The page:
A few thoughts in response (I didn’t comment on the article because I refuse to register on a site just to provide an opinion – easier and quicker for me to do it here).

I have news for everyone. The “Slide 29 Syndrome” isn’t specific to digital communications nor to social media. In fact, the smart agencies have learnt from the first wave of the Internet and implemented things designed specifically to avoid this shortsightedness. As a result:

  1. It wouldn’t be an account exec making the call. Any agency who puts an important RFP response in the hands of an account exec probably isn’t taking that opportunity particularly seriously.
  2. Whoever heads the digital specialist group would already know about the RFP because they are members of the senior management team.
  3. Even if this particular scenario was true, the whole pitch team would be brought to book by the CEO for not identifying the relevant skills required earlier in the process and collaborating to deliver the best response to the client.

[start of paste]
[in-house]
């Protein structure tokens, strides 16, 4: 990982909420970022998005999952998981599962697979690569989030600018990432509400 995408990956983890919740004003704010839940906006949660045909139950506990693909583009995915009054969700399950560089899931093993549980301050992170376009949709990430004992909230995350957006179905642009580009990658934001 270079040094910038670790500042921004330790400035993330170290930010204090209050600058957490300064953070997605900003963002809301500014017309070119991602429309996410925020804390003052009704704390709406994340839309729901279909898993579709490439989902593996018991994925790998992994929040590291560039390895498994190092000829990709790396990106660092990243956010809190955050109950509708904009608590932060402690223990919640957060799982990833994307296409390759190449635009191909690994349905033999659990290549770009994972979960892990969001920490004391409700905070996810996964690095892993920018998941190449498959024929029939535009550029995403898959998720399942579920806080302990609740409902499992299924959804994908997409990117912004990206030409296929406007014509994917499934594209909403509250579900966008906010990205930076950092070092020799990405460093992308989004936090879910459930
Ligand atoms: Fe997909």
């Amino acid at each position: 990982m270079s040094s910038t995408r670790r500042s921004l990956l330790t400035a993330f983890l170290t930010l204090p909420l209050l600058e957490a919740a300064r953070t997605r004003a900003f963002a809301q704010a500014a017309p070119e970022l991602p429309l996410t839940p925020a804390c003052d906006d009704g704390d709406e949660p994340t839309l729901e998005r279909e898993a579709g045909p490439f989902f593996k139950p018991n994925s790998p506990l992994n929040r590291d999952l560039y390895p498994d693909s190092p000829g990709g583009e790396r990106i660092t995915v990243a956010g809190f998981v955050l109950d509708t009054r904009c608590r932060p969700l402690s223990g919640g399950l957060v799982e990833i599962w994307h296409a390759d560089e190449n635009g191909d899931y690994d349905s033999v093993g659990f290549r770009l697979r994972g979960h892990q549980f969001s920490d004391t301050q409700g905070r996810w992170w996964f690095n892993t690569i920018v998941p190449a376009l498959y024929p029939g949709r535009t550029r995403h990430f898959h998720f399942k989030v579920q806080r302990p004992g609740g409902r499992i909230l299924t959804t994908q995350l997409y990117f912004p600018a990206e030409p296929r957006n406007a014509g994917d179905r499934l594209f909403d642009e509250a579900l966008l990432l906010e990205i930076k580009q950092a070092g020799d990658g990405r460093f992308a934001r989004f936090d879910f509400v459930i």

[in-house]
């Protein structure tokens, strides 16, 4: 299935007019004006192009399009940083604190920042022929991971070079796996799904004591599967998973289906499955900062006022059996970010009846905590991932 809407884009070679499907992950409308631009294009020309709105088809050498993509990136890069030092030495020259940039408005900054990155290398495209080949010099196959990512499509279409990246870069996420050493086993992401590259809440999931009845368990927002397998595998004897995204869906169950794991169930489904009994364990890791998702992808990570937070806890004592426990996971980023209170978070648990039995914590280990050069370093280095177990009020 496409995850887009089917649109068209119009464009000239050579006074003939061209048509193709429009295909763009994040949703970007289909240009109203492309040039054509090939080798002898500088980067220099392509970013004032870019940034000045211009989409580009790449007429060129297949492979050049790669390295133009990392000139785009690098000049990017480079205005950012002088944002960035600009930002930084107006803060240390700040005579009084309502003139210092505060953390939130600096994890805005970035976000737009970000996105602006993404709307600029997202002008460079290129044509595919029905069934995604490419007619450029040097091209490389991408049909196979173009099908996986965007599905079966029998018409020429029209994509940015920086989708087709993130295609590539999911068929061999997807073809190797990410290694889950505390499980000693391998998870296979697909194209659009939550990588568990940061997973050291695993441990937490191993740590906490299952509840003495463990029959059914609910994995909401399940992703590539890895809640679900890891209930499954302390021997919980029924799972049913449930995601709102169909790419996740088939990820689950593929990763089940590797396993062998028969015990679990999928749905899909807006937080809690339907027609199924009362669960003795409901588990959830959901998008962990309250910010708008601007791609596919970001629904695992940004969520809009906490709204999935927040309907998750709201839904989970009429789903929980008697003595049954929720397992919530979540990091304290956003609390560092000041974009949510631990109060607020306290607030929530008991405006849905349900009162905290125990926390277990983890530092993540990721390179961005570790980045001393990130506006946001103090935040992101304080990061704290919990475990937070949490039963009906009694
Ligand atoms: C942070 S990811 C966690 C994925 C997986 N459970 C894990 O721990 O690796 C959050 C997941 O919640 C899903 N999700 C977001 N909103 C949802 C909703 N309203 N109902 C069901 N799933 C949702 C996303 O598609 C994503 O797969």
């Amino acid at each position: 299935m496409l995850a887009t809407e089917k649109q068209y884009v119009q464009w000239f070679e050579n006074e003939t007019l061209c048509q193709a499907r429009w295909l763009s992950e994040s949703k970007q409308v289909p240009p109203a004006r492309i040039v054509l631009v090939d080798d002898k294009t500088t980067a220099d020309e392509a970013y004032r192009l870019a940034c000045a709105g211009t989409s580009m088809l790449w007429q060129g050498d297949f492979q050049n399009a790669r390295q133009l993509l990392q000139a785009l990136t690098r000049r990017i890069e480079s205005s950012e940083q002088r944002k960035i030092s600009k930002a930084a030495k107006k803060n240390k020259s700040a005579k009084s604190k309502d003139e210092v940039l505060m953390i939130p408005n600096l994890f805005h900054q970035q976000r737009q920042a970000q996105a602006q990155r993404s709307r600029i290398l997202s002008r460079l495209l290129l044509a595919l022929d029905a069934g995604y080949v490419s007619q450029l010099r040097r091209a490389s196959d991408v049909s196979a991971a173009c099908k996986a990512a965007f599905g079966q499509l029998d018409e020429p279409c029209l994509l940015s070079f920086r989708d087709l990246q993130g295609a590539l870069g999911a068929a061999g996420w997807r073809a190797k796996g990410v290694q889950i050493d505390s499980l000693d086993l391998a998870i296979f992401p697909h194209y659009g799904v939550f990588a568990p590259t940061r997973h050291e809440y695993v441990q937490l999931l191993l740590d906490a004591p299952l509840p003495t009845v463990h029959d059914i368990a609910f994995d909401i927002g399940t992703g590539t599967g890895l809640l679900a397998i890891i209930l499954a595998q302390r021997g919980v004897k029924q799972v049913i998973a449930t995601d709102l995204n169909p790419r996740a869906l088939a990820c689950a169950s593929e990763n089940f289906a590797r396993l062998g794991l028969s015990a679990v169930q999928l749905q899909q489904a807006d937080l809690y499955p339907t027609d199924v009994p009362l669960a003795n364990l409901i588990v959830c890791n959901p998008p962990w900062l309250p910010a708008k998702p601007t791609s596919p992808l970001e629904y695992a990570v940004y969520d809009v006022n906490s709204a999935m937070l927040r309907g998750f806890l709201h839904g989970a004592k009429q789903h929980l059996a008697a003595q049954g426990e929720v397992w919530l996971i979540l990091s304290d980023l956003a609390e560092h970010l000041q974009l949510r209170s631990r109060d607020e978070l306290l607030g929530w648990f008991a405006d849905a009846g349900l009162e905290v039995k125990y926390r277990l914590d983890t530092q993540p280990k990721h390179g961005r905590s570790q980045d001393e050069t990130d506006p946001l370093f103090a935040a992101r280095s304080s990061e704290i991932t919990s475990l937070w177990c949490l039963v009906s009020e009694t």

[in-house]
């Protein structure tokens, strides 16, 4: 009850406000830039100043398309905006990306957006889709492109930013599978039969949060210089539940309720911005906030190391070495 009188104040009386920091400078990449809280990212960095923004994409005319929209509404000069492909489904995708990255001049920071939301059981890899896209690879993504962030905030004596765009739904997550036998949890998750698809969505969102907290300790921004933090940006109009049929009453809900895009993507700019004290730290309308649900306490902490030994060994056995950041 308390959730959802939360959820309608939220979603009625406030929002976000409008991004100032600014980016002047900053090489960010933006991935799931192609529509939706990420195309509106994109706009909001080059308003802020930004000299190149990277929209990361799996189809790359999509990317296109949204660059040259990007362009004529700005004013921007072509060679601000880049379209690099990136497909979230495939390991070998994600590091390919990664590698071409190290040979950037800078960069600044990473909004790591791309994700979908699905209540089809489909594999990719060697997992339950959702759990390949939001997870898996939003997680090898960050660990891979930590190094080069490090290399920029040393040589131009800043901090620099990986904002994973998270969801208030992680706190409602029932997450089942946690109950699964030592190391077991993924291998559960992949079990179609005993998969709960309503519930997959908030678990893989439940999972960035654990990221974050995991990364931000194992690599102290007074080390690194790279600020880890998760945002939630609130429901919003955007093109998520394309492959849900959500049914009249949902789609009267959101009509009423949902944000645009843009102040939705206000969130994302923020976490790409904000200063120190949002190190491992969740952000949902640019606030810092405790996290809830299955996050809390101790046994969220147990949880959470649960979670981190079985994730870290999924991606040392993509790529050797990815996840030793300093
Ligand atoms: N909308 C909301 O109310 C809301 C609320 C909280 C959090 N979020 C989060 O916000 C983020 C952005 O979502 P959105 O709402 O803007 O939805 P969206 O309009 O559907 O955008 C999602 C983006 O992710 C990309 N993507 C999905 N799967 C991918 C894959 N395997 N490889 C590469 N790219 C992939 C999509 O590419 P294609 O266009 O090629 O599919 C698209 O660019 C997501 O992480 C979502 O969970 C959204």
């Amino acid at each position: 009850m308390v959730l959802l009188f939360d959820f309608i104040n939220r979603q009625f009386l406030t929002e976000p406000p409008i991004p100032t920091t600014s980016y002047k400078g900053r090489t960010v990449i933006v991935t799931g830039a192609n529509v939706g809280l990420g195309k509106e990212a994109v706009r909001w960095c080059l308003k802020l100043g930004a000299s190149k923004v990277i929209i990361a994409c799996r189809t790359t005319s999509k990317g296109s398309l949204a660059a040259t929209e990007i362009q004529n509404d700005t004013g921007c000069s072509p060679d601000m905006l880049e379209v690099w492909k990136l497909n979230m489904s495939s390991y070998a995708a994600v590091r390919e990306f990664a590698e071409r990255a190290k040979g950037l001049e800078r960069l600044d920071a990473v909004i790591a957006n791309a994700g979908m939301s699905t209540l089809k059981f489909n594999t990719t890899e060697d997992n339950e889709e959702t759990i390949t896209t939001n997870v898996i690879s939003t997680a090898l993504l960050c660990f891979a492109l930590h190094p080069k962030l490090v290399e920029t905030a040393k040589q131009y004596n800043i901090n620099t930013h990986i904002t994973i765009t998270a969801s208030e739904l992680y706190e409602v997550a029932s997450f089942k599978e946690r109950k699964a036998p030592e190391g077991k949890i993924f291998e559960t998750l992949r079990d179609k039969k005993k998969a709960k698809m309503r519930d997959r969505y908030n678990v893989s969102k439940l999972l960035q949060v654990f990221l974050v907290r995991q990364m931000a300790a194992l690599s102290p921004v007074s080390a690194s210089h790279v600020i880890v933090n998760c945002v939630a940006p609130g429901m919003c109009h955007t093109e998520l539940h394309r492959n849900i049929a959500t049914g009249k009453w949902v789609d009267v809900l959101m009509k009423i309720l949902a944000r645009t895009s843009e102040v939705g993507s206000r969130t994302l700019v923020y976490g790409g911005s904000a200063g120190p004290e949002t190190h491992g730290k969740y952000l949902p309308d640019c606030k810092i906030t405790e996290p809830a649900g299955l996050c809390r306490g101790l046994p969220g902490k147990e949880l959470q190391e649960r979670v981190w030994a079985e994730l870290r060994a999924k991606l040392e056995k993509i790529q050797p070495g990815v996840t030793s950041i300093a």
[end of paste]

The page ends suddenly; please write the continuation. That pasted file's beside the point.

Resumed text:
4. It’s nothing to do with billing hours. This is a new business opportunity, so utilisation doesn’t even come into it.
  5. Most importantly, as another commenter pointed out, most of the time social media isn’t the answer to the problem – or even part of the answer.

Rather than continually trying to make out that individual consultants, small boutiques, independent agencies, large consultancies are somehow better than each other, I suggest we all just get on with the job of delivering the best results for clients desperate to understand how to achieve their marketing objectives using a strategy that combines the most appropriate mix of techniques and tools.

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What is influence anyway?

I’m currently involved in a project to support Hill & Knowlton’s sponsorship of the COP15 United Nations Climate Change Conference next month, which involves analysing the different media, influencers and topics driving the conversation.